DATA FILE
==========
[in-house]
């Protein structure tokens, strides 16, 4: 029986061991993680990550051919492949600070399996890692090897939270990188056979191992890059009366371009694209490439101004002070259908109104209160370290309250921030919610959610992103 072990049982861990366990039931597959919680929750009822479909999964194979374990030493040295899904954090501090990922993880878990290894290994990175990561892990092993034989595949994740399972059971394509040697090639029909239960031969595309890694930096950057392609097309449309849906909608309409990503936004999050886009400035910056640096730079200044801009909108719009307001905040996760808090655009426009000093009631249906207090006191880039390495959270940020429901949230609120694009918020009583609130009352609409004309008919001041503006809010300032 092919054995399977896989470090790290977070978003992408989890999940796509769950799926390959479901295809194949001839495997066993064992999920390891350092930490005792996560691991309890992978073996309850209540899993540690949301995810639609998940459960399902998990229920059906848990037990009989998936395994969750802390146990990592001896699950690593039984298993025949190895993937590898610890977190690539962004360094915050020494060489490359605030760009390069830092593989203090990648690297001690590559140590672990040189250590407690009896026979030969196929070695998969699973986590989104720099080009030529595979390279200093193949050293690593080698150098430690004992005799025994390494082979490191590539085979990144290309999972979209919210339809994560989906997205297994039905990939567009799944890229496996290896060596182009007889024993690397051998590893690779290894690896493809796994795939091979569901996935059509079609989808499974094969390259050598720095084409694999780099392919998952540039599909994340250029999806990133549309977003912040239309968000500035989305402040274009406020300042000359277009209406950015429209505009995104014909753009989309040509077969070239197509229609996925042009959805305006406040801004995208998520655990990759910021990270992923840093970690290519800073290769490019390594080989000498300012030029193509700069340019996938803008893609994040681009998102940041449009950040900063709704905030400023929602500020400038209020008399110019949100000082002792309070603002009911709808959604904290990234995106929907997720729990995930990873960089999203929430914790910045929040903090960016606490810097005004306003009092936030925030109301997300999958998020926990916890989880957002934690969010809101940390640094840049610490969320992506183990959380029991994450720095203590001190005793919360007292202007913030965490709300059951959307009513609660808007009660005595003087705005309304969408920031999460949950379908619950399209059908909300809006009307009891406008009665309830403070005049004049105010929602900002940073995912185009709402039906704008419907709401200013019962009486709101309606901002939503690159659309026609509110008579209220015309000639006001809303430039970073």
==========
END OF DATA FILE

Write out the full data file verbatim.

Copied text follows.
[in-house]
């Protein structure tokens, strides 16, 4: 029986061991993680990550051919492949600070399996890692090897939270990188056979191992890059009366371009694209490439101004002070259908109104209160370290309250921030919610959610992103 072990049982861990366990039931597959919680929750009822479909999964194979374990030493040295899904954090501090990922993880878990290894290994990175990561892990092993034989595949994740399972059971394509040697090639029909239960031969595309890694930096950057392609097309449309849906909608309409990503936004999050886009400035910056640096730079200044801009909108719009307001905040996760808090655009426009000093009631249906207090006191880039390495959270940020429901949230609120694009918020009583609130009352609409004309008919001041503006809010300032 092919054995399977896989470090790290977070978003992408989890999940796509769950799926390959479901295809194949001839495997066993064992999920390891350092930490005792996560691991309890992978073996309850209540899993540690949301995810639609998940459960399902998990229920059906848990037990009989998936395994969750802390146990990592001896699950690593039984298993025949190895993937590898610890977190690539962004360094915050020494060489490359605030760009390069830092593989203090990648690297001690590559140590672990040189250590407690009896026979030969196929070695998969699973986590989104720099080009030529595979390279200093193949050293690593080698150098430690004992005799025994390494082979490191590539085979990144290309999972979209919210339809994560989906997205297994039905990939567009799944890229496996290896060596182009007889024993690397051998590893690779290894690896493809796994795939091979569901996935059509079609989808499974094969390259050598720095084409694999780099392919998952540039599909994340250029999806990133549309977003912040239309968000500035989305402040274009406020300042000359277009209406950015429209505009995104014909753009989309040509077969070239197509229609996925042009959805305006406040801004995208998520655990990759910021990270992923840093970690290519800073290769490019390594080989000498300012030029193509700069340019996938803008893609994040681009998102940041449009950040900063709704905030400023929602500020400038209020008399110019949100000082002792309070603002009911709808959604904290990234995106929907997720729990995930990873960089999203929430914790910045929040903090960016606490810097005004306003009092936030925030109301997300999958998020926990916890989880957002934690969010809101940390640094840049610490969320992506183990959380029991994450720095203590001190005793919360007292202007913030965490709300059951959307009513609660808007009660005595003087705005309304969408920031999460949950379908619950399209059908909300809006009307009891406008009665309830403070005049004049105010929602900002940073995912185009709402039906704008419907709401200013019962009486709101309606901002939503690159659309026609509110008579209220015309000639006001809303430039970073």